LOOK at the stars! look, look up at the skies!
O look at all the fire-folk sitting in the air!
The bright boroughs, the circle-citadels there!
Down in dim woods the diamond delves! the elves’-eyes!
The grey lawns cold where gold, where quickgold lies! 5
Wind-beat whitebeam! airy abeles set on a flare!
Flake-doves sent floating forth at a farmyard scare!—
Ah well! it is all a purchase, all is a prize.
Buy then! bid then!—What?—Prayer, patience, aims, vows.
Look, look: a May-mess, like on orchard boughs! 10
Look! March-bloom, like on mealed-with-yellow sallows!
These are indeed the barn; withindoors house
The shocks. This piece-bright paling shuts the spouse
Christ home, Christ and his mother and all his hallows.
Today we come to our second poem by Gerard Manley Hopkins, entitled “The Starlight Night.” You recall from last week’s look at “Pied Beauty” that Hopkins had a keen eye for seeing the deeper connections between nature and nature’s creator, between what we can observe and the response our observations ought to evoke. “The Starlight Night” is no different.
Upon first reading this poem, I was struck by two things. First, Hopkins uses many words I am unfamiliar with (most of which I found refer to trees of some kind: whitebeam, abeles, sallows). Secondly, he uses an abundance of exclamation marks—fifteen to be exact! (See what I did there?) The first of these observations shows me that Hopkins had a developed and trained appreciation for horticulture and the natural world around him. Now, I knew this from reading his poems, but his use of various names and lively descriptions further proves the point. His namings show a genuine care and admiration. As for his generous use of exclamations, we can see clearly that he is enlivened by what he sees on this particular night. He’s enlivened and practically bursting with enthusiasm. He would have his reader or hearer see what he sees.
So what does Hopkins see on this particular night? Well, stars, right? True, but these “stars” signify much more to him than mere specks of light. They are very well alive and varied in their appearance. Some are clustered so as to look like entire cities in the sky; some look to be quarries in deep woods (“diamond delves”); some look as if they’re scattered upon a lawn like “quickgold”; some look like adorned leaves (“wind-beat whitebeam”) or poplar trees set afire (“airy abeles”); some look like scattering of doves at “a farmyard scare.” The scene before Hopkins as he scans the sky is vast and each area he scans is unique, yet like things he’s seen on the earth. And, what he sees he would have us know is “a prize”—one he enthusiastically bids us to purchase: “buy then! bid then!”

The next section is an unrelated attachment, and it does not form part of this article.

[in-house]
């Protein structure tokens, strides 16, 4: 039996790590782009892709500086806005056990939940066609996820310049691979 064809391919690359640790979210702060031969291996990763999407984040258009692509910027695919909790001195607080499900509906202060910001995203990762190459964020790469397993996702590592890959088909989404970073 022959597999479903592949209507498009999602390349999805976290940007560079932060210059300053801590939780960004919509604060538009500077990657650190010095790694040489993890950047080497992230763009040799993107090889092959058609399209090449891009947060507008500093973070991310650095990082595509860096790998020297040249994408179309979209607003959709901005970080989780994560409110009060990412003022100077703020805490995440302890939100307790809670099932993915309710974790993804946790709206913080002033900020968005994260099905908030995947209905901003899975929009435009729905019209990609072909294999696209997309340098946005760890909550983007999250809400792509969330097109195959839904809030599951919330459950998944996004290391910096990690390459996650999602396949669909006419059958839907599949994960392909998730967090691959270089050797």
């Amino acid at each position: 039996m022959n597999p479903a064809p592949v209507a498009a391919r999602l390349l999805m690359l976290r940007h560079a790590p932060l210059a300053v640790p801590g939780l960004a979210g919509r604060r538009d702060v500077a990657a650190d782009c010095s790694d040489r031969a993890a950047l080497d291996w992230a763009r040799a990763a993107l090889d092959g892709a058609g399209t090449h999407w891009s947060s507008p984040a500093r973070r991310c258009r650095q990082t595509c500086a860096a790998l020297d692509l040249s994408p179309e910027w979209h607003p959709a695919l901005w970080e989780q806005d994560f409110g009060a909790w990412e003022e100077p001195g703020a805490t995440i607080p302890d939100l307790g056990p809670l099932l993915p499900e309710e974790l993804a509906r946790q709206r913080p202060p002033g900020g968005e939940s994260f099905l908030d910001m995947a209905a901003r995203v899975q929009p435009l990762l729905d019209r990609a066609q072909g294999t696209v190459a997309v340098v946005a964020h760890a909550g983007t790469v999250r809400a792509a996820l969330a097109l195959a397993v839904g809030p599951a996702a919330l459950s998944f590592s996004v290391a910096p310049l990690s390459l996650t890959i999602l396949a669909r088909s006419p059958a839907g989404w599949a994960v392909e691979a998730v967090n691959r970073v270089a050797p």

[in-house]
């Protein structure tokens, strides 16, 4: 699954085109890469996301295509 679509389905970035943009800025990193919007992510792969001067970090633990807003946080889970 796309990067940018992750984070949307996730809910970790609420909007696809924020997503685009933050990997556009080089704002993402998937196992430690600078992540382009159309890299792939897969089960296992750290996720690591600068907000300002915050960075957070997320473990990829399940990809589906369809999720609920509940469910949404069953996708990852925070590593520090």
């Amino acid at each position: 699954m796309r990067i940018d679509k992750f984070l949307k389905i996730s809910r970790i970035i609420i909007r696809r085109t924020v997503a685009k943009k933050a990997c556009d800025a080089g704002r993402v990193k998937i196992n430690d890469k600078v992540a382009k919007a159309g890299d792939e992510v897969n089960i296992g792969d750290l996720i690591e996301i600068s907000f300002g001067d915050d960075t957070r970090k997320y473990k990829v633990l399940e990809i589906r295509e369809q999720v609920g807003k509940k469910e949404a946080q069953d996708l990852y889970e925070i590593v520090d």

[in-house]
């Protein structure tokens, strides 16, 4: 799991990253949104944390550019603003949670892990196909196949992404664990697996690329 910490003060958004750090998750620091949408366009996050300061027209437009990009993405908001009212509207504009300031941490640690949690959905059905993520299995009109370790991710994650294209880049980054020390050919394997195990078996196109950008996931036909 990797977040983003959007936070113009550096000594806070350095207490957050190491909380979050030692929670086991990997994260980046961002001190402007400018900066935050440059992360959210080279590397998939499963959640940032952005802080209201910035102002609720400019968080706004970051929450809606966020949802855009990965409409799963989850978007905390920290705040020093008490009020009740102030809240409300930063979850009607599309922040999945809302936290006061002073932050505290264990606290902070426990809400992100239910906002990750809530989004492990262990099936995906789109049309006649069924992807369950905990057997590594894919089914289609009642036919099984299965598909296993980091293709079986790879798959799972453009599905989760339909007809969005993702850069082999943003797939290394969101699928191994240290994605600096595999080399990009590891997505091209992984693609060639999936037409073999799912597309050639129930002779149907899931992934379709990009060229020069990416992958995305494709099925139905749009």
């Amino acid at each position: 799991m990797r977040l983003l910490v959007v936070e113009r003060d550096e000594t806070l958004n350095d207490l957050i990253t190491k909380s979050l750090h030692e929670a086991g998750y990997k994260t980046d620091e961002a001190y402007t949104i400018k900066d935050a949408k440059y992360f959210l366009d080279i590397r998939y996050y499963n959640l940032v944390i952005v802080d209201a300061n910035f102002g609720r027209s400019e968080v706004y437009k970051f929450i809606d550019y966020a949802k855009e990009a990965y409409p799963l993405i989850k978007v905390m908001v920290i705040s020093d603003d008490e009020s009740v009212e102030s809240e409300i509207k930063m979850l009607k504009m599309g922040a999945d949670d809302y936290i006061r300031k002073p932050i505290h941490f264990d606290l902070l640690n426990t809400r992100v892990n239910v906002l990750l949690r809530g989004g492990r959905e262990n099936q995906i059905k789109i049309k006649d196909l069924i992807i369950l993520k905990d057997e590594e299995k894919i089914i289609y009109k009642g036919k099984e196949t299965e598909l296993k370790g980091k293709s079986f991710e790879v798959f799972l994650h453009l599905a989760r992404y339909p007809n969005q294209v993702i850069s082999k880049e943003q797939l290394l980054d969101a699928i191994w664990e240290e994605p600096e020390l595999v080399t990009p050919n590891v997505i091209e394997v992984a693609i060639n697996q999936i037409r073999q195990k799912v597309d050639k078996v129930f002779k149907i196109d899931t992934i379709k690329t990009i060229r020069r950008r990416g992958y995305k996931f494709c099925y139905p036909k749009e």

Just what is the price and what is it that we are to purchase? Hopkins tells us both. The price is “prayer, patience, alms, vows,” all Christian disciplines and virtues. Whatever it is that he sees and shows us are somehow gained by way of the Christian life and practice. And what is bought? A place in the “barn,” the sides of which are seemingly shot through with stars as if they are knotholes in actual wood. Inside this “barn” are “the shocks,” which is an agricultural term for sheaves of cut grain. These “shocks” were an ancient symbol for souls harvested. Hopkins is telling us that we ought to “buy” a place among the purchased souls, that we might be shut in with our “spouse,” Christ. What he means is not necessarily that there is some way to buy our place with “Christ and his mother” and thus be with “his hallows” (saved souls); Hopkins earnestly desires that we see this grand scene… that we see and grasp it and desire what it signifies. For the sky is, at least symbolically, the dwelling of the risen Christ and his bride. [CLICK TO TWEET This Quote]
What do you see when you look to the night sky? Do you see “a million points of light,” perhaps that are little more to you than mere specks or flecks of light? Or do you see illumination? Are you drawn to peer beyond the curtain or “barn” wall of the sky, and see what lies beyond? Hopkins’s “The Starlight Night” challenges and enthusiastically encourages us to do the latter, to see and savor more than just whitish specks strewn across an ebony canopy of night.